Sibelius - Symphony No.7
Music from Wyastone - Studio Concert Series

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Sibelius  Symphony No.7


English Symphony Orchestra
Click here to view the Orchestra List
Conductor: Kenneth Woods

About this Concert

Finnish composer Jean Sibelius composed his last symphony, the Seventh, in 1924. Though he would live another 33 years after its completion, he would never again complete a symphony. This remarkable work unfolds in a single, unbroken musical span of about twenty minutes, yet it depicts a musical drama of truly epic proportions. This May 2021 performance by the English Symphony Orchestra marked the first time the orchestra’s full symphonic forces were brought together since the outbreak of the covid pandemic, and the atmosphere of the sessions had a particular degree of intensity as a result. With this performance, the orchestra embarked on a multi-year project to explore, perform and record all the Sibelius symphonies, with No. 6 planned for spring 2022, alongside Sibelius’ final orchestral work, the symphonic poem Tapiola.

Free public viewing 19th-23rd November 2021, and then available only to ESO Digital supporters until 22nd February 2022.

Reviews 19th November 2021

Richard Whitehouse

It is good to see that, despite resuming its live schedule this autumn, the English Symphony Orchestra has continued the Music from Wyastone online series as was such a boon over 18 months of lockdown. Moreover, this latest instalment begins the ESO’s most ambitious such project – the seven symphonies (with Tapiola) by Sibelius to run across the 65th anniversary of his death next year. Starting with the Seventh Symphony is certainly a provocative gambit, and it remains to be seen whether this cycle unfolds in strictly backward chronological order.

A decisive (but not simple) test in a performance of this work is how the overall trajectory is perceived. In almost all the most successful readings, the music evolves as if intuitively – the end being implicit in the beginning more than with any symphony before or since. This was certainly true of the ESO’s account, in which the formal constituents were hardly tangible as such until after the event. Sibelius may have distilled the thematic aspect to its essentials, yet in so fusing form and content he endowed this piece with an inevitability always evident here.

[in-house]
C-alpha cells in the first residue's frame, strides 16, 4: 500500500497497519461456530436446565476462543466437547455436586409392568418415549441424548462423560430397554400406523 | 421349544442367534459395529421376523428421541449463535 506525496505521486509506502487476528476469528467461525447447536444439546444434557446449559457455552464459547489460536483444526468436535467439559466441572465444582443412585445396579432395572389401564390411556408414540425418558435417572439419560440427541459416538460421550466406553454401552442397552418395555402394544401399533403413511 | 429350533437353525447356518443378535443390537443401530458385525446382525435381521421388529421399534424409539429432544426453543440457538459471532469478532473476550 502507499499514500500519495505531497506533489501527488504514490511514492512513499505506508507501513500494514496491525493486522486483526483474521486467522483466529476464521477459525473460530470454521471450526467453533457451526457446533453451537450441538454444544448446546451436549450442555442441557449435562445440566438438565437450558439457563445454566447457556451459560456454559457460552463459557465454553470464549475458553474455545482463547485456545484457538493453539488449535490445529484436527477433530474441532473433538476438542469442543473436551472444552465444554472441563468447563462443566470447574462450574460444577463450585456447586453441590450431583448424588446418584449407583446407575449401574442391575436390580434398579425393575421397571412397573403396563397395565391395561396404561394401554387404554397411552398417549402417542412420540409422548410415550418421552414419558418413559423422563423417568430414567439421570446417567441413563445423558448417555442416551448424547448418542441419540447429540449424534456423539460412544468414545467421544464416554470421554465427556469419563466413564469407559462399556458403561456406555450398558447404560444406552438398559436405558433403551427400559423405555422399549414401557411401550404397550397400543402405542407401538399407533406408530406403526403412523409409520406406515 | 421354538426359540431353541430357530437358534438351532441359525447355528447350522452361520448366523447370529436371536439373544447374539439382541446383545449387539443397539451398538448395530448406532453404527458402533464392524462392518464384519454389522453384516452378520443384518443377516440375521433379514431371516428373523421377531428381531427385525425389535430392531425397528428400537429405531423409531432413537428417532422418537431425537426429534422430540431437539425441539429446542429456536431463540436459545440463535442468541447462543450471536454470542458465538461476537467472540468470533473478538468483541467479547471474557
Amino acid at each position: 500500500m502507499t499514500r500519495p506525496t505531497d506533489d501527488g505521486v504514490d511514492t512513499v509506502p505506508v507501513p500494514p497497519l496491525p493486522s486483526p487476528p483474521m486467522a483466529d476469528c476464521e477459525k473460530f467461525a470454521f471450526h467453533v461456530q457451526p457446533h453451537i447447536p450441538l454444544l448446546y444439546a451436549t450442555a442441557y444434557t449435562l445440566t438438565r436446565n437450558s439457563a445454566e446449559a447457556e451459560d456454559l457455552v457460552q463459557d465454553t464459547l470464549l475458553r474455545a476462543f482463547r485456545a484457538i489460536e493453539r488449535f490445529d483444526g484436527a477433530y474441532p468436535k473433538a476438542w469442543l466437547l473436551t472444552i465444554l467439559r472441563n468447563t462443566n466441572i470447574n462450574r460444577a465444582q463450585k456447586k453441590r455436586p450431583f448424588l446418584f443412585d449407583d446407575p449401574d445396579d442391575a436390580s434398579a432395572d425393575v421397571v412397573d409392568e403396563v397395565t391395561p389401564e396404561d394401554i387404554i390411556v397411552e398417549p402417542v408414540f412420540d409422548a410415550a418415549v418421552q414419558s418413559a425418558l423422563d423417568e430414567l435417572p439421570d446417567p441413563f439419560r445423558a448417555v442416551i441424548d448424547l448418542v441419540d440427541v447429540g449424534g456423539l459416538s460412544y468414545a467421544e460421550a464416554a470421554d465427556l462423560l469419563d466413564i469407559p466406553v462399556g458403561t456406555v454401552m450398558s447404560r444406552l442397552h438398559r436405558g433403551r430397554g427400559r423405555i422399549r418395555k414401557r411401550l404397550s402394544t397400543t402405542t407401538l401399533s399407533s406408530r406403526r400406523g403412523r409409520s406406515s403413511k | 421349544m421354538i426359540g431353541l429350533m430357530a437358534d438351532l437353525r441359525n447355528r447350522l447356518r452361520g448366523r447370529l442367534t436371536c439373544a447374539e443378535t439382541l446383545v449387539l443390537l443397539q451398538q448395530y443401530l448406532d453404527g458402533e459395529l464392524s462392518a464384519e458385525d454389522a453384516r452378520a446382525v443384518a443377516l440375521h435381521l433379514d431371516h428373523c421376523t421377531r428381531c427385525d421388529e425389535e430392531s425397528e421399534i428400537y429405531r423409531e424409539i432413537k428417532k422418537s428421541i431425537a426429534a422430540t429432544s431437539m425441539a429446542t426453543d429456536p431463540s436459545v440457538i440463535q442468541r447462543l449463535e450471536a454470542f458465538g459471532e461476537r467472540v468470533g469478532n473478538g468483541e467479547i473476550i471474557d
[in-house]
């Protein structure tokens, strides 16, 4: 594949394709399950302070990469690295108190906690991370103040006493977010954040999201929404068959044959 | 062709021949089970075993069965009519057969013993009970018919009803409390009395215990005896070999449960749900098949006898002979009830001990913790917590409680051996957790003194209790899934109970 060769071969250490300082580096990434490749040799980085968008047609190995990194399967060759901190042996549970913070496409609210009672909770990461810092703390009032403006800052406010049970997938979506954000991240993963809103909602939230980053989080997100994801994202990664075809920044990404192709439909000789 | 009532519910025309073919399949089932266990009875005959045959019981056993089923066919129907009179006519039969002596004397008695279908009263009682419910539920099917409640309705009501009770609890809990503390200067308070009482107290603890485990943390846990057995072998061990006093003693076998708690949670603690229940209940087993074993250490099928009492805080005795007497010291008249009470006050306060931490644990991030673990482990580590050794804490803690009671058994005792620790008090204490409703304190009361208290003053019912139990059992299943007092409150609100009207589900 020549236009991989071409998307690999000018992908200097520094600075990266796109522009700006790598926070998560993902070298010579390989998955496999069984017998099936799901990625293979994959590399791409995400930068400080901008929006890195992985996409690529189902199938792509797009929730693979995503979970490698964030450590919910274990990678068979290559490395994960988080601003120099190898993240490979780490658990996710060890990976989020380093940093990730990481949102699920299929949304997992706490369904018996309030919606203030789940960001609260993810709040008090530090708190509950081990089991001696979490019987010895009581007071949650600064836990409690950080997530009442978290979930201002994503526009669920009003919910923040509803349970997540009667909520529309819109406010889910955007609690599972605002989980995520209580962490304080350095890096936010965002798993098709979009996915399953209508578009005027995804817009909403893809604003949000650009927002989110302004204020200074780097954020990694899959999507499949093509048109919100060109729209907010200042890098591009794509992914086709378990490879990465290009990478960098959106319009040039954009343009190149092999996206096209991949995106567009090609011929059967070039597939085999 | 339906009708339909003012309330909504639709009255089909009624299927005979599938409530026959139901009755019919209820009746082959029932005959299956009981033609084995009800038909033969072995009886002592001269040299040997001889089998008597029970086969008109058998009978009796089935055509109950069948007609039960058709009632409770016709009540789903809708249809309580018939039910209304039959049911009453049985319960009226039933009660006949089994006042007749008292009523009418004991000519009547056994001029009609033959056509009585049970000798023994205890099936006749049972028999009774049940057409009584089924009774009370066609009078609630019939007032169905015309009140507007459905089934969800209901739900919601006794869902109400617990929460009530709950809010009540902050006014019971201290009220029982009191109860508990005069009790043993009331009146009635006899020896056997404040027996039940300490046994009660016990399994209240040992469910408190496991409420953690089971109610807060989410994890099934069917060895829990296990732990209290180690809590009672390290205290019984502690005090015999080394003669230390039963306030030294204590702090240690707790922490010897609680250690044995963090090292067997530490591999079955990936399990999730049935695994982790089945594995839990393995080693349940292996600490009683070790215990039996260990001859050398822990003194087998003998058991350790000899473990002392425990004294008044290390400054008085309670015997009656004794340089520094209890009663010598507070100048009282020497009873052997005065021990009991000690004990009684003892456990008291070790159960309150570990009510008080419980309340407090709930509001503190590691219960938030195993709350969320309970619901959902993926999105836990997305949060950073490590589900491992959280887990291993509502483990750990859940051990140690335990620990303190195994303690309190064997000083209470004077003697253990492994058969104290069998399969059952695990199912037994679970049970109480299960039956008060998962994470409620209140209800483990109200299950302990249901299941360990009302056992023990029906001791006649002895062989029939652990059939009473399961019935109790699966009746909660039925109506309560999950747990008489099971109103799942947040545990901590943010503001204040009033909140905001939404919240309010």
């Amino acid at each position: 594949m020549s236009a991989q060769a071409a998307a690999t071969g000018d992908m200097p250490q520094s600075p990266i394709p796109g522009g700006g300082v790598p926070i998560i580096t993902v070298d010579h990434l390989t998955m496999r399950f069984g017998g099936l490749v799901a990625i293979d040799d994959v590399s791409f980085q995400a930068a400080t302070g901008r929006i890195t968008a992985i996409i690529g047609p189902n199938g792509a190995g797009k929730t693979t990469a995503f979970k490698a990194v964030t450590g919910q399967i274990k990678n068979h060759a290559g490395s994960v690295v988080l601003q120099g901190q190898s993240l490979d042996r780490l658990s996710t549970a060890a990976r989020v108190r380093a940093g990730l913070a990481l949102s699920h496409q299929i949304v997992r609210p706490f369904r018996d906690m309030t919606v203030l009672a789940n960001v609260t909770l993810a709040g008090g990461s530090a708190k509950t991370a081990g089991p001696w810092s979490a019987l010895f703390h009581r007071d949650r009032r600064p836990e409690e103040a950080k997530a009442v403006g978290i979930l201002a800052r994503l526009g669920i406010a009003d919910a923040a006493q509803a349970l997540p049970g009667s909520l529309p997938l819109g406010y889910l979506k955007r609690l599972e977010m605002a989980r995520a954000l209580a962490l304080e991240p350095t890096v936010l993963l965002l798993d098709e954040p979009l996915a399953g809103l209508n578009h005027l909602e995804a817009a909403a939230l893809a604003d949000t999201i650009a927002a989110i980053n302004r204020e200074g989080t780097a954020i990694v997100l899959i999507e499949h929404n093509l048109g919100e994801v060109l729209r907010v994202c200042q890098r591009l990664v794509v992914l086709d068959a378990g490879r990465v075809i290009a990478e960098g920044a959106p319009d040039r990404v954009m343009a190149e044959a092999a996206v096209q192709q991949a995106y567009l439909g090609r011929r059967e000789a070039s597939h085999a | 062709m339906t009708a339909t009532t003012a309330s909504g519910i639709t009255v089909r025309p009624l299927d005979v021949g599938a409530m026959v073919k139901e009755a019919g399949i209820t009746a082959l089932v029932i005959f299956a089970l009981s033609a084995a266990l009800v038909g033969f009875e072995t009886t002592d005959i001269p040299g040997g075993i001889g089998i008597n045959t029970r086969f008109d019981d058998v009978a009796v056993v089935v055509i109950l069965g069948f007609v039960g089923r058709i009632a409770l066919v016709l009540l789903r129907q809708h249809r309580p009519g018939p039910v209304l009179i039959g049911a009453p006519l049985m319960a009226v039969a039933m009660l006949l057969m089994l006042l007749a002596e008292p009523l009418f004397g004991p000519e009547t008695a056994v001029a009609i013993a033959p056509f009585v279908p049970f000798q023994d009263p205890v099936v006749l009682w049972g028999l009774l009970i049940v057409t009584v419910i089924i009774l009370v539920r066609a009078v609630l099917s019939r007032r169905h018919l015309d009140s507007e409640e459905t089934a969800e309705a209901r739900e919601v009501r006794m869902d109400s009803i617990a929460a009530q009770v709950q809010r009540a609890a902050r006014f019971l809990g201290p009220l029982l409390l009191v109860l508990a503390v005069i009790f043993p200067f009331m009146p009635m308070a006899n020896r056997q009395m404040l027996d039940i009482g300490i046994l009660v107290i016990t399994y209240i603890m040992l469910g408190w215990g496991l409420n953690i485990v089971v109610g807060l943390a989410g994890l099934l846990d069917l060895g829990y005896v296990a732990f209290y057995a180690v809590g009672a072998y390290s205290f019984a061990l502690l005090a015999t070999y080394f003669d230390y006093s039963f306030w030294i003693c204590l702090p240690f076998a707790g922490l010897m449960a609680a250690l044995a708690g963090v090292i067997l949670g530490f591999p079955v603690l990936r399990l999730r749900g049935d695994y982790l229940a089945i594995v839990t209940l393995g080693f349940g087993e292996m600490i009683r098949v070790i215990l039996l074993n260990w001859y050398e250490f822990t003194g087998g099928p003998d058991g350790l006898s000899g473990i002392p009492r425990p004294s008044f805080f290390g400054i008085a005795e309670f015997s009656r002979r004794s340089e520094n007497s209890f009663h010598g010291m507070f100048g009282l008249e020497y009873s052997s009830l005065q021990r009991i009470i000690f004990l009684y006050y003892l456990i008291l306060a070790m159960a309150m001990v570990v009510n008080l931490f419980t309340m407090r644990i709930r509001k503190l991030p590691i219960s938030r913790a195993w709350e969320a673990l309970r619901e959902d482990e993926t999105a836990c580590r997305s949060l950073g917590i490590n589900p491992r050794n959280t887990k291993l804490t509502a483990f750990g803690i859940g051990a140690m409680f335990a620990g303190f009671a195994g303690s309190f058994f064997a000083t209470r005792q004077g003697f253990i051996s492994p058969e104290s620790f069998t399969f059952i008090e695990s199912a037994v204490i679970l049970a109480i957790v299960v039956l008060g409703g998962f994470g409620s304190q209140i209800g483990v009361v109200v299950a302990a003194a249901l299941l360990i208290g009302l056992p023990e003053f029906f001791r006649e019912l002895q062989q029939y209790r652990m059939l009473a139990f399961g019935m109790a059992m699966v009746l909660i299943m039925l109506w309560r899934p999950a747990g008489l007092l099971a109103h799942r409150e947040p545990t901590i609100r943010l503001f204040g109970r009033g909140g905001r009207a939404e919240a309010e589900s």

Following an expectant if not unduly tense introduction, Kenneth Woods built the first main section with unforced eloquence to a first statement of the trombone chorale as provides the formal backbone. His transition into the ‘scherzo’ was less abrupt than many, while picking up energy such that the chorale’s reappearance generated the requisite momentum to sustain the relatively extended ‘intermezzo’ with its felicitous interplay of woodwind and strings. If his approach to the chorale’s last emergence seemed a fraction cautious, the latter’s intensity carried over into the searing string threnody (much emulated but not equalled by generations since) that subsided into pensive uncertainty – from where the music gathered itself one last time for a magisterial crescendo which, rightly, did not so much end as merely cease to be.

A deeply thoughtful and superbly realized performance which launches the ESO’s Sibelius cycle in impressive fashion. A pity, though, that the end-credits should be accompanied with a repeat of music heard earlier. At the close of such a piece, the rest really should be silence.

Adventures in Music - 21st November 2021

 Jari Kallio

The process leading to Jean Sibelius’s Symphony No. 7 in C major op. 105, completed and premiered in 1924, can be traced back to December 1917, when the composer first referred to the work in his diary. However, its musical roots go even deeper, as far as some of the thematic material and the overall one-movement structure are concerned.

Composed in parallel with Symphony No. 6 in D minor, Op. 104 (1918-23) and the final revisions of Symphony No. 5 in E flat major (1914-15/1916/1919), the Seventh Symphony became the culmination of Sibelius’s symphonic journey; an entire sounding universe condensed into circa twenty four minutes of music. Although the three last symphonies inhabit somewhat shared realms, each of them constitutes its own symphonic credo. The family resemblance between the three is rooted in the ideas of symphonic fantasy and thematic unity, eventually yielding to the one-movement design of the Seventh.